> conferences.
> > Without the requirement of travel, scholars can participate from nearly
> > anywhere on the globe, especially as asynchronous talks and Q&A sessions,
> > privileging no one locale, eliminate the challenge presented by world
> time
> > zones - thereby facilitating truly global, interactive conferences.
> >
> >
> >
> > 2) This conference approach is generally more accessible than its
> > traditional counterparts, as A) eliminating travel sidesteps many hurdles
> > to physical accessibility, B) prerecorded talks can be closed captioned
> for
> > hard-of-hearing individuals, and, C) with respect to the blind and
> visually
> > impaired, the conference website can be optimized to work with audio
> screen
> > readers and talks can also be made available as audio podcasts.
> >
> >
> >
> > 3) Similar to open-access journals, the lasting archive created by the
> > conference (both recorded talks and written Q&A discussion) gives nearly
> > anyone anywhere with relatively affordable technology instant and lasting
> > access to all the cutting-edge material introduced at the event. In
> > contrast, traditional conferences are often closed-door affairs open to
> > only a privileged few.
> >
> >
> >
> > 4) The text-based Q&A sessions, which were open for the three-week
> duration
> > of the May 2016 UCSB conference, on average generated three times more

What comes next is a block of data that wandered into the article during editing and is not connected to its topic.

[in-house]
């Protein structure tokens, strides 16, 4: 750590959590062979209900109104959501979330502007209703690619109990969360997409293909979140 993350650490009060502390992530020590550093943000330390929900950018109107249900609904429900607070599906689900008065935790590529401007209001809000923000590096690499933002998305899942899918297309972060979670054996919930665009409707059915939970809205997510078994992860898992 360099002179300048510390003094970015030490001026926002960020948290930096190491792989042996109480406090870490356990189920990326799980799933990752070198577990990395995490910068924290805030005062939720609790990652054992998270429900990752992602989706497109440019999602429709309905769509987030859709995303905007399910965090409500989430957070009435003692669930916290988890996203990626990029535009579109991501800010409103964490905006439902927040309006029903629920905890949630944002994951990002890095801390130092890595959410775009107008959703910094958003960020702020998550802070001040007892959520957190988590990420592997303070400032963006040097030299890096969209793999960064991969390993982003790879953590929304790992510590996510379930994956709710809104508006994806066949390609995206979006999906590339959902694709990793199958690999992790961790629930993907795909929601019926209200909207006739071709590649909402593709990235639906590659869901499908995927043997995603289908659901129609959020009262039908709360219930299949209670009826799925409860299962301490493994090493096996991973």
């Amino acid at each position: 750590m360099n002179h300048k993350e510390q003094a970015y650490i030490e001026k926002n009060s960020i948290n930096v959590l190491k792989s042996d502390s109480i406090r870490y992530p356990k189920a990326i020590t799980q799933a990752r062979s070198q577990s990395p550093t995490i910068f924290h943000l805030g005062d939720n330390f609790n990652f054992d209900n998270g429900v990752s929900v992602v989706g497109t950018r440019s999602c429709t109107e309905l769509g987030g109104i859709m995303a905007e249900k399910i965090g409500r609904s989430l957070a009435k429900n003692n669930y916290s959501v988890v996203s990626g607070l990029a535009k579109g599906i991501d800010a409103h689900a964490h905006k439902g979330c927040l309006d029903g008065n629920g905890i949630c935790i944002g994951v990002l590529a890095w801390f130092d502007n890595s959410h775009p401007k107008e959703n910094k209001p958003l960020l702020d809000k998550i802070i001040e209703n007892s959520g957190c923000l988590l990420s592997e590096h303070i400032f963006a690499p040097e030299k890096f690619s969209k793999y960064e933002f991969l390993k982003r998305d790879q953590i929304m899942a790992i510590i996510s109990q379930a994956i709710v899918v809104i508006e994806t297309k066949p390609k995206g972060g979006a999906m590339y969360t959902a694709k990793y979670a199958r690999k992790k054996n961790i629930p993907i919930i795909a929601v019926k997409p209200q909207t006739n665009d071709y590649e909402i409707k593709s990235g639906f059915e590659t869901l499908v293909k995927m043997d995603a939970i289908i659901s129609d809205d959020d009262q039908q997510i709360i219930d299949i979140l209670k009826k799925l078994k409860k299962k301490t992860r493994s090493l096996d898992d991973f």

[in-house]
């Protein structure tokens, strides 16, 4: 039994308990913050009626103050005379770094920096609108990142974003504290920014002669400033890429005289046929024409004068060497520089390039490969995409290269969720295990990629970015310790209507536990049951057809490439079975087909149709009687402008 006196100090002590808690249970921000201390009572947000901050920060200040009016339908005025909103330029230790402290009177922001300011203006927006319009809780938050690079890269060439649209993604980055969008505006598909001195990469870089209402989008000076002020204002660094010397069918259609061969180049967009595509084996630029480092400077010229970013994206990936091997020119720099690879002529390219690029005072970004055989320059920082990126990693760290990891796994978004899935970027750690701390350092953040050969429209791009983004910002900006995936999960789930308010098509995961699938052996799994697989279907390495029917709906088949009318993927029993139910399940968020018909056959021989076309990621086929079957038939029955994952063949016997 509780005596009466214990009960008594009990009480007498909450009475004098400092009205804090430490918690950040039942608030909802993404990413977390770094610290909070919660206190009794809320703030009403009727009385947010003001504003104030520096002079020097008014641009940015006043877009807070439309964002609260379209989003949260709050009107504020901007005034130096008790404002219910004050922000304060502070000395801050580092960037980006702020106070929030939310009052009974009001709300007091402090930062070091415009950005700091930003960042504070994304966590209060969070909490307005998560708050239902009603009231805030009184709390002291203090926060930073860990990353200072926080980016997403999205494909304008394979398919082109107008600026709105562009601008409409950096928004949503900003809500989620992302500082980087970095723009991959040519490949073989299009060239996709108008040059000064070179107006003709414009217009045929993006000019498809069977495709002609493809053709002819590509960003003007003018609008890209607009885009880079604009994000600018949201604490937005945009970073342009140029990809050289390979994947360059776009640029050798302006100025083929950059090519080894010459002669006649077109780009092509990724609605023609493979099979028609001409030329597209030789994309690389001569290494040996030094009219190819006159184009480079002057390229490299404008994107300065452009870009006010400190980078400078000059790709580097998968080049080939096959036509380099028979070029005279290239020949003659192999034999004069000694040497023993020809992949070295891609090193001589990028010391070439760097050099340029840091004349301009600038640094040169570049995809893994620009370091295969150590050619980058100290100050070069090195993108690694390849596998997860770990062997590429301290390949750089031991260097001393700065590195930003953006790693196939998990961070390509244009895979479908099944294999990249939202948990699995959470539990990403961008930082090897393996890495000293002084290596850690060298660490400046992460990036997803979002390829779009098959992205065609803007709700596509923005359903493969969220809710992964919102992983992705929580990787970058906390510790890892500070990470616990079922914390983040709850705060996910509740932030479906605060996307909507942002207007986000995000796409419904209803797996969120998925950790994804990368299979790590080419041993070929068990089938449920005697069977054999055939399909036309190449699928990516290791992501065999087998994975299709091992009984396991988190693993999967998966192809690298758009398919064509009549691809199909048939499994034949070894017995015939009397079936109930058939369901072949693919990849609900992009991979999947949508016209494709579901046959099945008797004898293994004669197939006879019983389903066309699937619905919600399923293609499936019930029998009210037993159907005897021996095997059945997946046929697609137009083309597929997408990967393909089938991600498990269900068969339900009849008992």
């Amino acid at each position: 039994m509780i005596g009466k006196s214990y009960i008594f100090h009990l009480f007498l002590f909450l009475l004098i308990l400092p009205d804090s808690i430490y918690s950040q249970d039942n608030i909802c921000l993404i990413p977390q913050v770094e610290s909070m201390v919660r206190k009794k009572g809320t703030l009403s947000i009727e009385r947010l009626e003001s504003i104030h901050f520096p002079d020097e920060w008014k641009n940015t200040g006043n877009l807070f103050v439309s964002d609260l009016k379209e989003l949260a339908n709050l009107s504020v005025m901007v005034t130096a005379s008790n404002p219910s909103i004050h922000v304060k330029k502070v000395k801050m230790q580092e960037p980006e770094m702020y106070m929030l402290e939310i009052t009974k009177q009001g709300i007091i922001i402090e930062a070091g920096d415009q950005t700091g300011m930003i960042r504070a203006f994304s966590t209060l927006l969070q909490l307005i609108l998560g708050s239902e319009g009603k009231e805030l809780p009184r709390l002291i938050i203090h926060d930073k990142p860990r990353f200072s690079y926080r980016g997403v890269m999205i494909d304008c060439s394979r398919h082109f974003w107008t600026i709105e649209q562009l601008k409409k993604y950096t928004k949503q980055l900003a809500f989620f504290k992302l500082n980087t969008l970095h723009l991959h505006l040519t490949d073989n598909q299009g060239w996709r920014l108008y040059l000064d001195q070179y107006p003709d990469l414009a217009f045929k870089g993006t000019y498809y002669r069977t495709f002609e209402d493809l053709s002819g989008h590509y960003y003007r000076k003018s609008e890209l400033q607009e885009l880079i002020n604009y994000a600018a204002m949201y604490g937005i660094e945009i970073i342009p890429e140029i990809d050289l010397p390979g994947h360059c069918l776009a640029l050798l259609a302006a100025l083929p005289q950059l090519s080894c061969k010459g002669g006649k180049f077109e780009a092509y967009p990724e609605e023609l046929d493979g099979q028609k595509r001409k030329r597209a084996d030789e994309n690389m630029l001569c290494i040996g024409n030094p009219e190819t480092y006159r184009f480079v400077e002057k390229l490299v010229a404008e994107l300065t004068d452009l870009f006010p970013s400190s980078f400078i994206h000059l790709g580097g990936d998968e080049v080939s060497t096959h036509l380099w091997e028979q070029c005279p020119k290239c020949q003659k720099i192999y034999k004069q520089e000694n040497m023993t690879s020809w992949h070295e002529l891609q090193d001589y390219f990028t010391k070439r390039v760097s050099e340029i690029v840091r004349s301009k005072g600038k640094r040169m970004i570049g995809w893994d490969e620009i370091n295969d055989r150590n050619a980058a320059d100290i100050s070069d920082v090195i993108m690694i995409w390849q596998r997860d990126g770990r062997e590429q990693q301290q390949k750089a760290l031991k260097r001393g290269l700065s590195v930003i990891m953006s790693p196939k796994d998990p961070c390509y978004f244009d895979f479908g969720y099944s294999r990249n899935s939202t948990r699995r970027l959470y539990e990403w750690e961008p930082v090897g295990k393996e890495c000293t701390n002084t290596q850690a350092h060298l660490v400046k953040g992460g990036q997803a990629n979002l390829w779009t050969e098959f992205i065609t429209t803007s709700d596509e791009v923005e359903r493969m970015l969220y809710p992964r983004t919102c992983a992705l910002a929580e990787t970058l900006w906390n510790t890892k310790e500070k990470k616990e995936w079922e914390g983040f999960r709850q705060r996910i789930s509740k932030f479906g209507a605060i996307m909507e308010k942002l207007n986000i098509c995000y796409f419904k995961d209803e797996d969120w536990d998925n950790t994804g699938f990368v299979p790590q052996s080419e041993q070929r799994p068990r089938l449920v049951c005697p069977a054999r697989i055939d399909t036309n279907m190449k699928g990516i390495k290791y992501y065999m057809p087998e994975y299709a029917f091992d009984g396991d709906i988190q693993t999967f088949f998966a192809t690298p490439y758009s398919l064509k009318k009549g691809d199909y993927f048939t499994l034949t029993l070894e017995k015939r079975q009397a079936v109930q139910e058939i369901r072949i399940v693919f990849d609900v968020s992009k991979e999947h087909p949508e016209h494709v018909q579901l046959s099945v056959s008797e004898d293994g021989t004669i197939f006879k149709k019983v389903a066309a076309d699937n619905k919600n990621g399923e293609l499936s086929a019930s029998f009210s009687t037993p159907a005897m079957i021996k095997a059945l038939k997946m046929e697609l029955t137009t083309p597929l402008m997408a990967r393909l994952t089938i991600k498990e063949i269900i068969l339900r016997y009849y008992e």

> > discussion than takes place at its traditional counterpart. One of the
> > sessions generated ten times more discussion, making clear that, while
> > different from a traditional conference, personal interaction was not
> only
> > possible, but in certain respects superior.
> >
> >
> >
> > 5) Because the cost of such a conference is considerably less than its
> > traditional counterparts, a range of groups and institutions that could
> not
> > ordinarily stage an event of this sort are now able to do so. This
> includes
> > universities in the developing world previously lacking the significant
> > financial resources required to coordinate international conferences.
> >
> >
> >
> > 6) Conference talks can be closed captioned in more than one language.
> > Although this was not done for the May 2016 conference, future UCSB
> events
> > are being planned with talks by speakers in their native languages that
> > will be closed captioned in English. In addition, we plan to have all
> talks
> > captioned in Spanish as well as English.
> >
> >
> >
> > For more details, do check out our White Paper / Practical Guide:
> > http://ehc.english.ucsb.edu/?page_id=14080. If you have any questions,
> > please feel free to send them directly to me at the below email address.
> >
> >
> >
> > With many thanks for considering this NCN conference approach!
> >
> >
> >
> > Ken
> >
> >
> >
> > Ken Hiltner, Professor
> >
> > English and Environmental Studies
> >
> > Director, Environmental Humanities Initiative
> >
> > 3431 South Hall Administrative Center
> >
> > University of California, Santa Barbara
> >
> > Santa Barbara, CA 93106-3170
> >
> > hiltner@english.ucsb.edu
> >
> > ehc.english.ucsb.edu
> >
> > kenhiltner.com
> >
> >
> >
> >
> >
> >
> >
> > --
> > Gregory A. Thompson, Ph.D.
> > Assistant Professor
> > Department of Anthropology
> > 880 Spencer W. Kimball Tower
> > Brigham Young University
> > Provo, UT 84602
> > http://byu.academia.edu/GregoryThompson
> >
>
>
>
> --
> Department of Education and Distance Learning, Universidade Aberta
> Centre of Studies on Migrations and Intercultural Relations (CEMRI)
> R. Amial, nº 752, 4200-055 Porto, Portugal
> laires@uab.pt
> www.uab.pt
>



-- 

It is the dilemma of psychology to deal as a natural science with an object
that creates history. Ernst Boesch